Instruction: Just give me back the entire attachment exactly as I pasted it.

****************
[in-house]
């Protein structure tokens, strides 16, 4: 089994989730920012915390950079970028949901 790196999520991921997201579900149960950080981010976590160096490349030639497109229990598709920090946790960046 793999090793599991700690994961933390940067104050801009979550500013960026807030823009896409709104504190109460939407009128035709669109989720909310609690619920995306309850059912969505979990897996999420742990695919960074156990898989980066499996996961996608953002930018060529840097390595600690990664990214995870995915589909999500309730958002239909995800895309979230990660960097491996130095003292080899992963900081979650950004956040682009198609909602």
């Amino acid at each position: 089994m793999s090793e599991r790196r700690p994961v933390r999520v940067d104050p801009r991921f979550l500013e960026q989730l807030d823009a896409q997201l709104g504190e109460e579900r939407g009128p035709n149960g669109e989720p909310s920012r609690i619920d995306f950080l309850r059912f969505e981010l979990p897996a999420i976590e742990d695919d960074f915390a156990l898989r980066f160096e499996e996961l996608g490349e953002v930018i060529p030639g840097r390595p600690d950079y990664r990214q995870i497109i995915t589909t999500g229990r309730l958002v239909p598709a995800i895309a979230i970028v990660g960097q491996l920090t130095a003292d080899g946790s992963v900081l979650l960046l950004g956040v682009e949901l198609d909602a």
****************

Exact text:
[in-house]
């Protein structure tokens, strides 16, 4: 089994989730920012915390950079970028949901 790196999520991921997201579900149960950080981010976590160096490349030639497109229990598709920090946790960046 793999090793599991700690994961933390940067104050801009979550500013960026807030823009896409709104504190109460939407009128035709669109989720909310609690619920995306309850059912969505979990897996999420742990695919960074156990898989980066499996996961996608953002930018060529840097390595600690990664990214995870995915589909999500309730958002239909995800895309979230990660960097491996130095003292080899992963900081979650950004956040682009198609909602």
């Amino acid at each position: 089994m793999s090793e599991r790196r700690p994961v933390r999520v940067d104050p801009r991921f979550l500013e960026q989730l807030d823009a896409q997201l709104g504190e109460e579900r939407g009128p035709n149960g669109e989720p909310s920012r609690i619920d995306f950080l309850r059912f969505e981010l979990p897996a999420i976590e742990d695919d960074f915390a156990l898989r980066f160096e499996e996961l996608g490349e953002v930018i060529p030639g840097r390595p600690d950079y990664r990214q995870i497109i995915t589909t999500g229990r309730l958002v239909p598709a995800i895309a979230i970028v990660g960097q491996l920090t130095a003292d080899g946790s992963v900081l979650l960046l950004g956040v682009e949901l198609d909602a």